Completed application form and checklist of documents provided
Two recent passport photos
Details of your CV and qualifications
Proof of your job offer, and salary agreed
Evidence of where you will live in Norway
Depending on your circumstances you might also have to explain your current situation and proposed working conditions. For example if you’ll work less than full time or for multiple employers.
All documents must be presented in either English or Norwegian. If the originals are in another language you’ll need to have them translated and certified.
In some cases, if you plan to be in Norway for less than three months, you can go without a specific work permit. This exemption is related to both your nationality and the role you intend to do. The Immigration Authority website details who can work in Norway for less than three months without a residence permit.
You can get a specific visa to come to Norway as an au pair. This visa programme comes with strict criteria for both the au pair and the host family. There’s also a seasonal worker visa which can be issued for up to six months, and requires you to have a firm job offer before applying. This will only be issued for workers in certain industries such as agriculture and fishing.
If you want to start a business in Norway, you’ll usually have to apply for a skilled worker visa and open a local sole proprietorship business. To get the permit you need, you’ll have to show you have the right experience, training or qualifications to make your business a success, and you should expect to achieve an annual gross profit of 236,406 NOK or more. In this case, you can also apply for your family to come to Norway with you.
If you don’t want to set up your own business in Norway, you can still get a skilled worker visa if you’re contracted to work with a Norwegian company. There are some other constraints on this visa type, including you can only have a permit for two years, and are then required to live outside of Norway for at least another two years before you can reapply. You’ll only be able to apply to have your family join you if you have a contract to work with a local company for over six months agreed in advance.
If you have a residence permit as a skilled worker, you can usually bring your family members to Norway with you. To be eligible for this scheme, you must prove your ability to support your family. For example, to bring your spouse to Norway with you, you have to earn at least 306,700 NOK per year gross salary. The exact amounts needed vary according to who you’re bringing with you.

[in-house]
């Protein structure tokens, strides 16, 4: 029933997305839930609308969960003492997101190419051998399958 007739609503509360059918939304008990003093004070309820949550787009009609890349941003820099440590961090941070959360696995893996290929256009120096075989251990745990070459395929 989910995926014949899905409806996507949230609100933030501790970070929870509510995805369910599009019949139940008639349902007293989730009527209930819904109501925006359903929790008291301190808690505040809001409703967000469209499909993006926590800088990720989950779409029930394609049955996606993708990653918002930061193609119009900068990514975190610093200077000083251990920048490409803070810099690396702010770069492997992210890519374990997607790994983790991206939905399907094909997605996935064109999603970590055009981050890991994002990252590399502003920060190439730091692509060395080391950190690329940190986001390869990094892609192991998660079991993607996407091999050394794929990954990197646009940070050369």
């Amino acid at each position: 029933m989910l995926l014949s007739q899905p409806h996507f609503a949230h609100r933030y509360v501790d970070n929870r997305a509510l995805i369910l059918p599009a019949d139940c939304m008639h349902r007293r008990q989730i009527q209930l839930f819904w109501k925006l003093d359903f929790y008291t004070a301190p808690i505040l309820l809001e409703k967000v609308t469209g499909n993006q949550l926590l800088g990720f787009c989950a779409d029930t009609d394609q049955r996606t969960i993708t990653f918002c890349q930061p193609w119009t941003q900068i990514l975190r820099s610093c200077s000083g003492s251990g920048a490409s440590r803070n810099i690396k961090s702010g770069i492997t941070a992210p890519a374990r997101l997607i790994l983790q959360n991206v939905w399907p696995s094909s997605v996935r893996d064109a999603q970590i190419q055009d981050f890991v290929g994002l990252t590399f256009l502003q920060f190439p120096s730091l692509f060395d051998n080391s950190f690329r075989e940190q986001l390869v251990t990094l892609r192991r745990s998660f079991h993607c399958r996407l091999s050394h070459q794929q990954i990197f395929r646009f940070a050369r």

The scheme extends to partners, children and in some cases dependant parents. You’ll be asked to prove the family relationships, and to be eligible you also can’t have received social security benefits during the last 12 months.
To obtain your residence permit you must visit your local Norwegian police within the first week of arrival, or as soon as possible if there are no appointments available within that time. They’ll have your photo and fingerprints taken for your residence permit card. You can arrange an appointment through the immigration application portal or in person.
You’re also obliged to register with the tax authorities to make sure that you’re paying the right taxes. The tax authorities' short questionnaire reveals the information relevant for you. It varies a little depending on your visa type.
From there, you’ll probably want to open a local bank account in Norway. If you’ll need to send money from abroad to get started, the cheapest way is generally to use a service called TransferWise rather than through your home bank. Because TransferWise’s system uses two local bank transfers instead of one expensive international transfer, it’ll end up quite a bit cheaper than using your bank. Not to mention, TransferWise also exchanges your money between currencies using the real mid-market rate. In the end, it should help you have a bit more money for your new venture.
Cost of living in Norway varies from region to region. This guide outlines what you can expect in terms of living costs.